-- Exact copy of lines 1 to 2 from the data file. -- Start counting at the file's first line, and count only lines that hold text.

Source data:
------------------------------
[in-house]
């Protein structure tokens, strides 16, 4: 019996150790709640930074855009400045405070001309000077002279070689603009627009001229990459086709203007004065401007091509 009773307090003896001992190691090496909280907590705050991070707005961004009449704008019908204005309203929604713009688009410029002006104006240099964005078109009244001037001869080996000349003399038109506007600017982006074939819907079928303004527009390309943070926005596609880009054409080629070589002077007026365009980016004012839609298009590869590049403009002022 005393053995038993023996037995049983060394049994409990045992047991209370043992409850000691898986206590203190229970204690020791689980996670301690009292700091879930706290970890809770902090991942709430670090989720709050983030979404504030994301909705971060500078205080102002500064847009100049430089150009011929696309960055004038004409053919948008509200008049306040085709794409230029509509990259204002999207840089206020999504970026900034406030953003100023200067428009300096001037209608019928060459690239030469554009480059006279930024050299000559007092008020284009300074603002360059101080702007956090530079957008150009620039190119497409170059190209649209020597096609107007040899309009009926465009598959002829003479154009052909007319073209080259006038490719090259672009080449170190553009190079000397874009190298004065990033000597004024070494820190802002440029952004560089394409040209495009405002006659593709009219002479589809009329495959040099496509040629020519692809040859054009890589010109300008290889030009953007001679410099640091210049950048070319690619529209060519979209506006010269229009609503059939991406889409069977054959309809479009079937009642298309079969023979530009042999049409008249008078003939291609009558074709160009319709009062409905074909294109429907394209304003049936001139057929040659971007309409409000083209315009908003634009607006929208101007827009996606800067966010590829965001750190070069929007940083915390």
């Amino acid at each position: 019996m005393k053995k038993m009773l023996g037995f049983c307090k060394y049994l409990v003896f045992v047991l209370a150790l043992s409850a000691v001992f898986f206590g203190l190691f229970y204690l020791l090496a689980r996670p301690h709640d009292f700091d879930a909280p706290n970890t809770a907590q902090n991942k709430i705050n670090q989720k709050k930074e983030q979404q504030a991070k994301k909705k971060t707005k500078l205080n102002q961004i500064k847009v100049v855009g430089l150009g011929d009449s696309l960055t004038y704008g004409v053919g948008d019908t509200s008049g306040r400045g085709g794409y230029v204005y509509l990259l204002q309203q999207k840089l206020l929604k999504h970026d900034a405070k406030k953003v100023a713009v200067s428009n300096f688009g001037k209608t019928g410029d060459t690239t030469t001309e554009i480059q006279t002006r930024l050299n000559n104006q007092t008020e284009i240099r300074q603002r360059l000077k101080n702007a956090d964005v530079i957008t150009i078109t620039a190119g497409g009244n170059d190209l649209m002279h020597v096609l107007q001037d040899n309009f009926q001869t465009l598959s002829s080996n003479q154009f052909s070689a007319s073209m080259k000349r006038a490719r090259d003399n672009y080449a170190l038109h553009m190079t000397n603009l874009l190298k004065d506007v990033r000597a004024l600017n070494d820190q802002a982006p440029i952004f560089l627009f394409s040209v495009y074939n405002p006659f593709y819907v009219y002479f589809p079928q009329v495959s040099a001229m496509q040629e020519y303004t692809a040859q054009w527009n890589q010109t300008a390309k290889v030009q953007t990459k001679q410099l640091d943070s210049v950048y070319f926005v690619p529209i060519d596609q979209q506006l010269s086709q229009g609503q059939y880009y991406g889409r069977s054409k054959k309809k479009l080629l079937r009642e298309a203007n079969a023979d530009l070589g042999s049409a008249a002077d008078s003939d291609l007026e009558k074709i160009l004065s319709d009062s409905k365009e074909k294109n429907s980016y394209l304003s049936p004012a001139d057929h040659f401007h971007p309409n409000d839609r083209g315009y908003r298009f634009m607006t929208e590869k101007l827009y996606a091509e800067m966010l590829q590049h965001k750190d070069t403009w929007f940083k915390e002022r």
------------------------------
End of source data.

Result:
[in-house]
């Protein structure tokens, strides 16, 4: 019996150790709640930074855009400045405070001309000077002279070689603009627009001229990459086709203007004065401007091509 009773307090003896001992190691090496909280907590705050991070707005961004009449704008019908204005309203929604713009688009410029002006104006240099964005078109009244001037001869080996000349003399038109506007600017982006074939819907079928303004527009390309943070926005596609880009054409080629070589002077007026365009980016004012839609298009590869590049403009002022 005393053995038993023996037995049983060394049994409990045992047991209370043992409850000691898986206590203190229970204690020791689980996670301690009292700091879930706290970890809770902090991942709430670090989720709050983030979404504030994301909705971060500078205080102002500064847009100049430089150009011929696309960055004038004409053919948008509200008049306040085709794409230029509509990259204002999207840089206020999504970026900034406030953003100023200067428009300096001037209608019928060459690239030469554009480059006279930024050299000559007092008020284009300074603002360059101080702007956090530079957008150009620039190119497409170059190209649209020597096609107007040899309009009926465009598959002829003479154009052909007319073209080259006038490719090259672009080449170190553009190079000397874009190298004065990033000597004024070494820190802002440029952004560089394409040209495009405002006659593709009219002479589809009329495959040099496509040629020519692809040859054009890589010109300008290889030009953007001679410099640091210049950048070319690619529209060519979209506006010269229009609503059939991406889409069977054959309809479009079937009642298309079969023979530009042999049409008249008078003939291609009558074709160009319709009062409905074909294109429907394209304003049936001139057929040659971007309409409000083209315009908003634009607006929208101007827009996606800067966010590829965001750190070069929007940083915390």